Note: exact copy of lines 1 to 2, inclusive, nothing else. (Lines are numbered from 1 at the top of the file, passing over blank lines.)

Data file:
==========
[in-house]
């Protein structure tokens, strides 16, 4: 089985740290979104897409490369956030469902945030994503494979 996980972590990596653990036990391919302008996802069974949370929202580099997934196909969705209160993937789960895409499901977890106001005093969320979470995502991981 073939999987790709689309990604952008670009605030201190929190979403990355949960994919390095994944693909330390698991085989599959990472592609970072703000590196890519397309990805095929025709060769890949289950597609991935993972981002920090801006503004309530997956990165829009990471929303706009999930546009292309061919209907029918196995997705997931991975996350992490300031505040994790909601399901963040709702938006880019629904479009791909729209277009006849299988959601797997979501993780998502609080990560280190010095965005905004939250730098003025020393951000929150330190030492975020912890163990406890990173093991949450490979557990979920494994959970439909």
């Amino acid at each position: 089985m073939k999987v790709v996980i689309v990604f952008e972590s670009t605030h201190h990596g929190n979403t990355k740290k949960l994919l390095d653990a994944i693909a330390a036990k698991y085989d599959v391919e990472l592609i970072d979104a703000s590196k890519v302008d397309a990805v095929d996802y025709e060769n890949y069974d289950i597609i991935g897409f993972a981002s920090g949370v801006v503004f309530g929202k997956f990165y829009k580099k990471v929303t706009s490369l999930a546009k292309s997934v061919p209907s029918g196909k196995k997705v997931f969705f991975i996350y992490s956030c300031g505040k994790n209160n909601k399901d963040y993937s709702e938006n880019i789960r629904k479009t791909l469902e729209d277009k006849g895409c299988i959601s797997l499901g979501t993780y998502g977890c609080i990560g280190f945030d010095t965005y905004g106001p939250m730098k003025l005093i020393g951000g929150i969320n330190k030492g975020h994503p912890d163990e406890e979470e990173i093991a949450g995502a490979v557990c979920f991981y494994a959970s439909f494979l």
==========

[in-house]
């Protein structure tokens, strides 16, 4: 089985740290979104897409490369956030469902945030994503494979 996980972590990596653990036990391919302008996802069974949370929202580099997934196909969705209160993937789960895409499901977890106001005093969320979470995502991981 073939999987790709689309990604952008670009605030201190929190979403990355949960994919390095994944693909330390698991085989599959990472592609970072703000590196890519397309990805095929025709060769890949289950597609991935993972981002920090801006503004309530997956990165829009990471929303706009999930546009292309061919209907029918196995997705997931991975996350992490300031505040994790909601399901963040709702938006880019629904479009791909729209277009006849299988959601797997979501993780998502609080990560280190010095965005905004939250730098003025020393951000929150330190030492975020912890163990406890990173093991949450490979557990979920494994959970439909």